The quantitative analysis that detects sources and fits spectral parameters is often preceded by qualitative analysis that suggests that a source is present, or that a spectrum has an additional feature. This qualitative analysis involves selecting and then displaying data, and will depend on the data analyst's research style.
The fundamental LAT and GBM data are simple event lists, and data selection involves making cuts on the event lists. As discussed above, data selections can be made when extracting the LAT event list from the FSSC database, and further selections are made using the gtselect tool. Thus, for example, you can extract data for a source spanning a large time range, and use gtselect to break this event list into a series of shorter time ranges. You can extract LAT events from a large spatial area that includes a gamma-ray burst, and after localizing the burst, you can select the counts from a smaller area centered on the burst.
Many of these functions are usually performed by the HEASoft tool xselect, a complex tool that has many mission-specific features. xselect may eventually operate on Fermi data, but we have decided to first add a few simple Fermi-specific tools to the Fermitools package.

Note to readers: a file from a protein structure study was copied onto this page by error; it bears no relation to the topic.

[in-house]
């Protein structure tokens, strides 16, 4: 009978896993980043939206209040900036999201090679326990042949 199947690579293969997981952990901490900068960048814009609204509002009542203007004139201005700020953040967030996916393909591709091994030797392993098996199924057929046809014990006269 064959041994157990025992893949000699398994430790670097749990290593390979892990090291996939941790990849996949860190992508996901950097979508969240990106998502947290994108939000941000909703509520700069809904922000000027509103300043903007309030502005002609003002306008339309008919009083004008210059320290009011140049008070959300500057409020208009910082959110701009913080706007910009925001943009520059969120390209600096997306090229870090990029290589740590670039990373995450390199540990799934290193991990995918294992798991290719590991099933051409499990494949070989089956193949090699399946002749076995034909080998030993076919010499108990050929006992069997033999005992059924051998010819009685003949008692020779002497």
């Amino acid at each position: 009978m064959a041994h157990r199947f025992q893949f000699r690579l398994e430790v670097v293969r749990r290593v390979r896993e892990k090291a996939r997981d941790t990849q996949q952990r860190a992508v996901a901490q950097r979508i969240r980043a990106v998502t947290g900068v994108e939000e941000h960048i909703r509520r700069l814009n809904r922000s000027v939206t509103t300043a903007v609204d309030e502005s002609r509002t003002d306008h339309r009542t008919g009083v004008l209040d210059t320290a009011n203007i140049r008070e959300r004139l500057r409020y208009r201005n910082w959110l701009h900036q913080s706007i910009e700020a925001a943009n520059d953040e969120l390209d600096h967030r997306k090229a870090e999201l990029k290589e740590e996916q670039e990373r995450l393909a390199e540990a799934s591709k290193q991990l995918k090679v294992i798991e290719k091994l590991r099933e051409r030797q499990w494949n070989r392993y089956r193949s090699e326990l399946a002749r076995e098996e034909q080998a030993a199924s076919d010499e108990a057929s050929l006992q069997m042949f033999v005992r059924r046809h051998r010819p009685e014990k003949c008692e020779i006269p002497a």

Once the data are selected, they can be displayed using standard display tools such as fv and ds9. Plotting individual counts as a function of position, time or energy may be revealing, but as the number of counts increases, binning the data becomes useful. For this purpose we have developed a binning tool, gtbin, that can bin both LAT and GBM data in time, energy and space. The products are FITS files; where relevant, standard formats are used (e.g., PHA and PHA-II for spectra), which again can be examined with tools such as fv or ds9.